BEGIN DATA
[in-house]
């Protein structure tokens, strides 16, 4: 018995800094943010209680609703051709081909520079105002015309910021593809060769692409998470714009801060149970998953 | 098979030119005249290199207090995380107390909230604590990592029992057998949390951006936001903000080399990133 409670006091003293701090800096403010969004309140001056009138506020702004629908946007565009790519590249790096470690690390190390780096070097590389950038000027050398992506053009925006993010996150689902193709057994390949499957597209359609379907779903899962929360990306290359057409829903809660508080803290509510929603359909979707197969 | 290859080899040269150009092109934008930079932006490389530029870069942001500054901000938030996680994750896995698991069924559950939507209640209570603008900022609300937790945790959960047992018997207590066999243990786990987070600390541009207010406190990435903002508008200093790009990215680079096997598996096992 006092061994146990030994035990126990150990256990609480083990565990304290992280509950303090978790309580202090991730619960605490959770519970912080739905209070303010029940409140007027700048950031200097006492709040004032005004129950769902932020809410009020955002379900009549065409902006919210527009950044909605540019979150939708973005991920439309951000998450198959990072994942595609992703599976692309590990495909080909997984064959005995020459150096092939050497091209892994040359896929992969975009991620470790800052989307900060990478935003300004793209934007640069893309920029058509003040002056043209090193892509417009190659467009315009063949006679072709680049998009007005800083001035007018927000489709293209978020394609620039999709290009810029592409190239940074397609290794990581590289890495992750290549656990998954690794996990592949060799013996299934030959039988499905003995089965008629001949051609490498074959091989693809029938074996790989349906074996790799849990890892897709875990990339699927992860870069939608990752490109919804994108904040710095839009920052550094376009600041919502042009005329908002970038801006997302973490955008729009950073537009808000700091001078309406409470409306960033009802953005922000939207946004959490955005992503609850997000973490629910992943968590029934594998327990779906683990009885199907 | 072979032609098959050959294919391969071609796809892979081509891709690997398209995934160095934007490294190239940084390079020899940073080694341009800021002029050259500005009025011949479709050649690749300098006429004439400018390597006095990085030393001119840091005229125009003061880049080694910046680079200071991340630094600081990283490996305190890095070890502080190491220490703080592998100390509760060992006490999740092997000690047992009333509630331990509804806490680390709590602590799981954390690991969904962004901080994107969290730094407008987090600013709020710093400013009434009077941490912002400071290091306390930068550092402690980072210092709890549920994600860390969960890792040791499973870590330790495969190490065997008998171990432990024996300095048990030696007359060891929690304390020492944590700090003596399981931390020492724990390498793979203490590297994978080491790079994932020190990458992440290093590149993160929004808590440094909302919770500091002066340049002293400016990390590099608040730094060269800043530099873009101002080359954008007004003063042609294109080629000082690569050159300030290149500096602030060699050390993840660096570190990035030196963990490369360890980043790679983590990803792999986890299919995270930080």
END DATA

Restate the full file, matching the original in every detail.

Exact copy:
[in-house]
């Protein structure tokens, strides 16, 4: 018995800094943010209680609703051709081909520079105002015309910021593809060769692409998470714009801060149970998953 | 098979030119005249290199207090995380107390909230604590990592029992057998949390951006936001903000080399990133 409670006091003293701090800096403010969004309140001056009138506020702004629908946007565009790519590249790096470690690390190390780096070097590389950038000027050398992506053009925006993010996150689902193709057994390949499957597209359609379907779903899962929360990306290359057409829903809660508080803290509510929603359909979707197969 | 290859080899040269150009092109934008930079932006490389530029870069942001500054901000938030996680994750896995698991069924559950939507209640209570603008900022609300937790945790959960047992018997207590066999243990786990987070600390541009207010406190990435903002508008200093790009990215680079096997598996096992 006092061994146990030994035990126990150990256990609480083990565990304290992280509950303090978790309580202090991730619960605490959770519970912080739905209070303010029940409140007027700048950031200097006492709040004032005004129950769902932020809410009020955002379900009549065409902006919210527009950044909605540019979150939708973005991920439309951000998450198959990072994942595609992703599976692309590990495909080909997984064959005995020459150096092939050497091209892994040359896929992969975009991620470790800052989307900060990478935003300004793209934007640069893309920029058509003040002056043209090193892509417009190659467009315009063949006679072709680049998009007005800083001035007018927000489709293209978020394609620039999709290009810029592409190239940074397609290794990581590289890495992750290549656990998954690794996990592949060799013996299934030959039988499905003995089965008629001949051609490498074959091989693809029938074996790989349906074996790799849990890892897709875990990339699927992860870069939608990752490109919804994108904040710095839009920052550094376009600041919502042009005329908002970038801006997302973490955008729009950073537009808000700091001078309406409470409306960033009802953005922000939207946004959490955005992503609850997000973490629910992943968590029934594998327990779906683990009885199907 | 072979032609098959050959294919391969071609796809892979081509891709690997398209995934160095934007490294190239940084390079020899940073080694341009800021002029050259500005009025011949479709050649690749300098006429004439400018390597006095990085030393001119840091005229125009003061880049080694910046680079200071991340630094600081990283490996305190890095070890502080190491220490703080592998100390509760060992006490999740092997000690047992009333509630331990509804806490680390709590602590799981954390690991969904962004901080994107969290730094407008987090600013709020710093400013009434009077941490912002400071290091306390930068550092402690980072210092709890549920994600860390969960890792040791499973870590330790495969190490065997008998171990432990024996300095048990030696007359060891929690304390020492944590700090003596399981931390020492724990390498793979203490590297994978080491790079994932020190990458992440290093590149993160929004808590440094909302919770500091002066340049002293400016990390590099608040730094060269800043530099873009101002080359954008007004003063042609294109080629000082690569050159300030290149500096602030060699050390993840660096570190990035030196963990490369360890980043790679983590990803792999986890299919995270930080």